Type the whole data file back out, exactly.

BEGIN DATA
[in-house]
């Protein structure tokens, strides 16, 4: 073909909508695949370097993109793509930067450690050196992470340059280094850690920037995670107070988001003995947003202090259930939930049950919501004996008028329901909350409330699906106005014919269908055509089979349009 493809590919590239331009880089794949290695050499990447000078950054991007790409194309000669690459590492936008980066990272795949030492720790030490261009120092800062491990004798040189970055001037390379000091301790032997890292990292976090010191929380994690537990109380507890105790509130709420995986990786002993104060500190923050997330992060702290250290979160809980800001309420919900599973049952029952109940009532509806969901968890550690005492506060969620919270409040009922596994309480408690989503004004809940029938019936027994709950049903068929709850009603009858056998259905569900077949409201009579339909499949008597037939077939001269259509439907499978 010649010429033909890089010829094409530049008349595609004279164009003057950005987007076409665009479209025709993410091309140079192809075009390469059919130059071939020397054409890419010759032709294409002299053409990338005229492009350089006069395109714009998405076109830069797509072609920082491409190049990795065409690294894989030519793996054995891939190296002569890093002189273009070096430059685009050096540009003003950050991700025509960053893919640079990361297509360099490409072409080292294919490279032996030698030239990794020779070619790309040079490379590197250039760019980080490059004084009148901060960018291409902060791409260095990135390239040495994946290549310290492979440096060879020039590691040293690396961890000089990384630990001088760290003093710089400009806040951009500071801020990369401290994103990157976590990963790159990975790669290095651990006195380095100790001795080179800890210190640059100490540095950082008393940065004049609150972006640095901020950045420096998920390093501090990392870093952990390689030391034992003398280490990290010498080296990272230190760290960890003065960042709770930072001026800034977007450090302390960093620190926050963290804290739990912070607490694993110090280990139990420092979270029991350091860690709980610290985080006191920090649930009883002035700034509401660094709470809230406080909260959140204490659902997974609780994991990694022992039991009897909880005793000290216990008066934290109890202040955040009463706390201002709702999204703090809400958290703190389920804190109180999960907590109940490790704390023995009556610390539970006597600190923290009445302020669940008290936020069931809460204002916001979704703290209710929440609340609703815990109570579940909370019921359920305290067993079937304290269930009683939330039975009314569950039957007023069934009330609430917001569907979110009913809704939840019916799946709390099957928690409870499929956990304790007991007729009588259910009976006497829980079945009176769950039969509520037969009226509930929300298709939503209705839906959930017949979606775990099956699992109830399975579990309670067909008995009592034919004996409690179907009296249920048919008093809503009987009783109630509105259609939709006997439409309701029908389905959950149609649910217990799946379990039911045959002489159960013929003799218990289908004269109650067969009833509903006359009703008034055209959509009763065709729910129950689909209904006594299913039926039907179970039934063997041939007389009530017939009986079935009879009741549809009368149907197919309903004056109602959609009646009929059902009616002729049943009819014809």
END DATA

[in-house]
């Protein structure tokens, strides 16, 4: 073909909508695949370097993109793509930067450690050196992470340059280094850690920037995670107070988001003995947003202090259930939930049950919501004996008028329901909350409330699906106005014919269908055509089979349009 493809590919590239331009880089794949290695050499990447000078950054991007790409194309000669690459590492936008980066990272795949030492720790030490261009120092800062491990004798040189970055001037390379000091301790032997890292990292976090010191929380994690537990109380507890105790509130709420995986990786002993104060500190923050997330992060702290250290979160809980800001309420919900599973049952029952109940009532509806969901968890550690005492506060969620919270409040009922596994309480408690989503004004809940029938019936027994709950049903068929709850009603009858056998259905569900077949409201009579339909499949008597037939077939001269259509439907499978 010649010429033909890089010829094409530049008349595609004279164009003057950005987007076409665009479209025709993410091309140079192809075009390469059919130059071939020397054409890419010759032709294409002299053409990338005229492009350089006069395109714009998405076109830069797509072609920082491409190049990795065409690294894989030519793996054995891939190296002569890093002189273009070096430059685009050096540009003003950050991700025509960053893919640079990361297509360099490409072409080292294919490279032996030698030239990794020779070619790309040079490379590197250039760019980080490059004084009148901060960018291409902060791409260095990135390239040495994946290549310290492979440096060879020039590691040293690396961890000089990384630990001088760290003093710089400009806040951009500071801020990369401290994103990157976590990963790159990975790669290095651990006195380095100790001795080179800890210190640059100490540095950082008393940065004049609150972006640095901020950045420096998920390093501090990392870093952990390689030391034992003398280490990290010498080296990272230190760290960890003065960042709770930072001026800034977007450090302390960093620190926050963290804290739990912070607490694993110090280990139990420092979270029991350091860690709980610290985080006191920090649930009883002035700034509401660094709470809230406080909260959140204490659902997974609780994991990694022992039991009897909880005793000290216990008066934290109890202040955040009463706390201002709702999204703090809400958290703190389920804190109180999960907590109940490790704390023995009556610390539970006597600190923290009445302020669940008290936020069931809460204002916001979704703290209710929440609340609703815990109570579940909370019921359920305290067993079937304290269930009683939330039975009314569950039957007023069934009330609430917001569907979110009913809704939840019916799946709390099957928690409870499929956990304790007991007729009588259910009976006497829980079945009176769950039969509520037969009226509930929300298709939503209705839906959930017949979606775990099956699992109830399975579990309670067909008995009592034919004996409690179907009296249920048919008093809503009987009783109630509105259609939709006997439409309701029908389905959950149609649910217990799946379990039911045959002489159960013929003799218990289908004269109650067969009833509903006359009703008034055209959509009763065709729910129950689909209904006594299913039926039907179970039934063997041939007389009530017939009986079935009879009741549809009368149907197919309903004056109602959609009646009929059902009616002729049943009819014809």